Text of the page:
Some high-school kids might be best advised to turn to someone close for counseling in such a situation. Not Kiser. As usual, he sought solitude.
“I just really stayed by myself,” he said. “That’s just the kind of person I am.”
He still visits the crash site where Reel died – in particular, where the car struck a tree on Coopers Mountain Road – on a regular basis, often by himself. He said he almost always goes there after his matches.
Why? He’s still figuring that out.
“I don’t know,” he said. “It’s just somewhere I like to go, because I feel like he [Reel] should have been at the match. I don’t know if I go to look for him or what. I just feel like I need to update him or something. Because when I think of wrestling, I think of wrestling with Jackson. So it all kind of ties together.”
For Kiser, figuring things out isn’t a bad thing.
He needed to do that in wrestling, too – and that turned out pretty well.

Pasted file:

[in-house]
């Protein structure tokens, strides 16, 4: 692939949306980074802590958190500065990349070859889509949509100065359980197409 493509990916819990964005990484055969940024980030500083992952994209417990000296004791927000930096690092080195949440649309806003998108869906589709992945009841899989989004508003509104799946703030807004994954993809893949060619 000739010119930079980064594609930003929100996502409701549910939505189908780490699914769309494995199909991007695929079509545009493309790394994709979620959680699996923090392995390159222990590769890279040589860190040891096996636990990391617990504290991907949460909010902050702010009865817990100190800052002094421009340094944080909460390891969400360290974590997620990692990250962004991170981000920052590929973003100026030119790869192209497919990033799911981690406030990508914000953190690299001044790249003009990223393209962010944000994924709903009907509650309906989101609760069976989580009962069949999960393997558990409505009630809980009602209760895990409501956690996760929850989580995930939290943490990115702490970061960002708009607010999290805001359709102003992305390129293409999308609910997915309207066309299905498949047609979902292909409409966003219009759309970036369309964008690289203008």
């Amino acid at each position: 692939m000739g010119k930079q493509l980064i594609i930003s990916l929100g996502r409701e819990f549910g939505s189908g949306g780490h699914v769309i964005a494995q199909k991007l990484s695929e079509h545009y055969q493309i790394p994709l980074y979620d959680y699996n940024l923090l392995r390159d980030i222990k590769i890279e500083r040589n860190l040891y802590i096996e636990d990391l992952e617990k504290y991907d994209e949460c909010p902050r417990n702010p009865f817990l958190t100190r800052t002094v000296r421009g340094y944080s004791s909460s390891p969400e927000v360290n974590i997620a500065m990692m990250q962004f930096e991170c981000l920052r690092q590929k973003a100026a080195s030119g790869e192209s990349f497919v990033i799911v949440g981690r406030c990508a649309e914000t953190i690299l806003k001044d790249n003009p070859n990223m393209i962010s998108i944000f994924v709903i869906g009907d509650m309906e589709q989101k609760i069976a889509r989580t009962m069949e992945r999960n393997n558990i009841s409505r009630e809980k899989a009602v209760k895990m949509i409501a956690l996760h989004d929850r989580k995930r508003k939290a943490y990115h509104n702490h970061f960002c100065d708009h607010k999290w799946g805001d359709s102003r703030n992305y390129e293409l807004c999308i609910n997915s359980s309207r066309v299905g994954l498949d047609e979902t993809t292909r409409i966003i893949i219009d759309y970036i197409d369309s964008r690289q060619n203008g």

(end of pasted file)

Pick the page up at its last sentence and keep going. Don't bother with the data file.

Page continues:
As a sophomore, Kiser won the Valley District and finished fifth in states at 130 pounds – a nice finish for an underclassman by most standards. But TA coach Marshall Smiley, who has known Kiser since he was a fourth-grader, saw the potential for more.
“All the tools were there, and he just had to figure out who he was going to be as a wrestler,” Smiley said. “I think he had a lot of people say, ‘Hey, you’re this style, or you’re that.’ We just kind of stepped back and said, ‘Hey, you’ve just got to figure this out.’”
It was a smart move. Kiser went on to win his first state championship, even while moving up a couple of weight classes.
“It wasn’t anybody else. It wasn’t me or any other coach,” said Smiley, a TA state champion in 2004. “…He really did take it in his own hands and say, ‘I’m going to figure this out. I’m going to get this done.’”
Of course, that also took some willpower – which Kiser has apparently had since the day he was born.
His mother, Teresa Kiser, recalled that Luke was born with his umbilical cord wrapped around his neck, to the point where he was “blue as he could be.” At eight weeks old, he contracted a life-threatening respiratory virus where “he just can’t breathe,” Teresa said, and he made it through that, too.